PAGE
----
C&W Neuters Bulldog
C&W says Bulldog will continue to support its 118,000 residential and small business customers, even offering them "new innovative services," but from July 1 it will stop taking on new subscribers. It's also axing 150 jobs, mostly from sales and marketing.
In a statement, John Pluthero, group managing director for U.K. operations, said: "We believe that a wholesaling approach to the consumer and SME market is the best way to optimise our return from our unique local loop network capability." The operator says it's already in discussions with several potential customers.
Competition in the residential broadband market has been kicked up a notch in recent weeks by the likes of Carphone Warehouse Group plc (London: CPW) and Orange UK , which have launched cheap voice and broadband bundles, and it's set to intensify with the entry of more mobile operators. (See Free Broadband Comes to the UK, Orange Juices Free Broadband Battle, Vodafone Unveils Convergence Plans, and O2 Confirms DSL Aspirations.)
Bulldog isn't the only operator feeling the heat -- AOL Inc. (NYSE: AOL) has reportedly enlisted Citigroup to scope out potential buyers for its U.K. business as well as its French and German units. (See AOL Mulls Euro Broadband Exit.)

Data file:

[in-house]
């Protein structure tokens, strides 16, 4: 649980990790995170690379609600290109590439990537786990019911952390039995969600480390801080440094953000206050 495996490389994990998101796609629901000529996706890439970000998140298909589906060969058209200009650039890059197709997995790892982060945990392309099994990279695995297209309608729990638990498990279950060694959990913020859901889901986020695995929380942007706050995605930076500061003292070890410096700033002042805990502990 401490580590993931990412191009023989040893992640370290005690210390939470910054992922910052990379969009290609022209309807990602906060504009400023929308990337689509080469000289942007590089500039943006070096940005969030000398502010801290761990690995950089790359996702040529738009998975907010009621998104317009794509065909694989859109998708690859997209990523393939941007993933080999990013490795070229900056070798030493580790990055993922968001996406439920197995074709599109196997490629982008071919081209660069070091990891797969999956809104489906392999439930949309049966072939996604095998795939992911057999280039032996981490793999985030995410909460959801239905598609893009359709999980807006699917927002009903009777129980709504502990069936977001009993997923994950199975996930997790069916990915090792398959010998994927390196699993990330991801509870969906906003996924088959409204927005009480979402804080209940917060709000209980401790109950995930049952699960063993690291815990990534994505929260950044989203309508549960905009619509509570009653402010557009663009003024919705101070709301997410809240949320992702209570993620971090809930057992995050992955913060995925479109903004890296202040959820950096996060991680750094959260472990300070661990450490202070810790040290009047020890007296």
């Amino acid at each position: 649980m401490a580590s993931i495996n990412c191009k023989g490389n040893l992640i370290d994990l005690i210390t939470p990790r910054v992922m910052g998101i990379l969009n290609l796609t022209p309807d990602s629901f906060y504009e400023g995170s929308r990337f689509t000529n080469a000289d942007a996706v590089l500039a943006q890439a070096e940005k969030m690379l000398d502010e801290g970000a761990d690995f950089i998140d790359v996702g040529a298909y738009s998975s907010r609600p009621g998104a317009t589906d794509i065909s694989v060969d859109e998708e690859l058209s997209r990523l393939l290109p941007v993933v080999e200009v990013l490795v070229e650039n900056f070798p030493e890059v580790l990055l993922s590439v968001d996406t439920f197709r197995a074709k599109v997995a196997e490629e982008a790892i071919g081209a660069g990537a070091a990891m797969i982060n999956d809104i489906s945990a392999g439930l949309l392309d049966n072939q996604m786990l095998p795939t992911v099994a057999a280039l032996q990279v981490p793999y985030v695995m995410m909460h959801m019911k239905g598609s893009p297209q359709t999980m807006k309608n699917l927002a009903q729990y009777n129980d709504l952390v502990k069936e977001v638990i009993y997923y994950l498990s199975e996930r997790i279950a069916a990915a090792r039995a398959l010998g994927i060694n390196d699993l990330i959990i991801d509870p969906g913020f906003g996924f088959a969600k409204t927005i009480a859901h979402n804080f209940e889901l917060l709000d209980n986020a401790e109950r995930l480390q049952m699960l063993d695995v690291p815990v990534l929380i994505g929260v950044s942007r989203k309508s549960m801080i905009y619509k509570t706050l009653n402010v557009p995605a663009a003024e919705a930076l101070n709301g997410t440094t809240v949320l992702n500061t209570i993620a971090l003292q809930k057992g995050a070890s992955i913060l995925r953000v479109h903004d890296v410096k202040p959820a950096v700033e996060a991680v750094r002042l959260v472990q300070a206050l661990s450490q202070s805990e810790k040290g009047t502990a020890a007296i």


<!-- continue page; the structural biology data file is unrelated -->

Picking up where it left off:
"The announcement comes as no surprise to us," writes Ovum Ltd. analyst Cesar Bachelet in a research note, citing "the damage caused by last year's Ofcom investigation (triggered by provisioning and customer service issues)," and the long-term threat to its business model from the free broadband players.
"Rather than trying to compete head-on, it makes more sense for Bulldog to leverage its investment in unbundling by becoming a potential supplier to its current rivals," according to Bachelet.
Bulldog had unbundled 411 of BT Group plc (NYSE: BT; London: BTA)'s exchanges by the end of March and still plans to nearly double that to 800 by September 30. The footprint forms part of C&W's next-generation network strategy, and the carrier will use it to provide broadband access to corporate customers in addition to Bulldog's wholesale services.
Cable & Wireless has already undergone a dramatic change in focus this year, splitting into separate domestic and international units and disconnecting 27,000 of its 30,000 corporate customers. (See C&W Stuns With Job & Customer Cuts.)
For Bulldog, Bachelet adds: "Moving to a wholesale model should bring the economies of scale needed to justify the high upfront costs of local loop unbundling (LLU), whilst reducing various operating expenses such as sales, marketing and customer support. It also aligns it with its parent company's focus on the wholesale and large enterprise segment, whilst leveraging Cable & Wireless's extensive UK network."
The operator expects limited benefits from the move to wholesale during the current financial year, as it completes the local loop rollout and invests in wholesale capabilities.
Investors apparently approve of the new strategy, pushing the company's share price up by 1.75 pence (1.65%) to 107.75 pence (US$1.98) on the London Stock Exchange in early afternoon trading, off the day's high of 109.5 pence.
— Nicole Willing, Reporter, Light Reading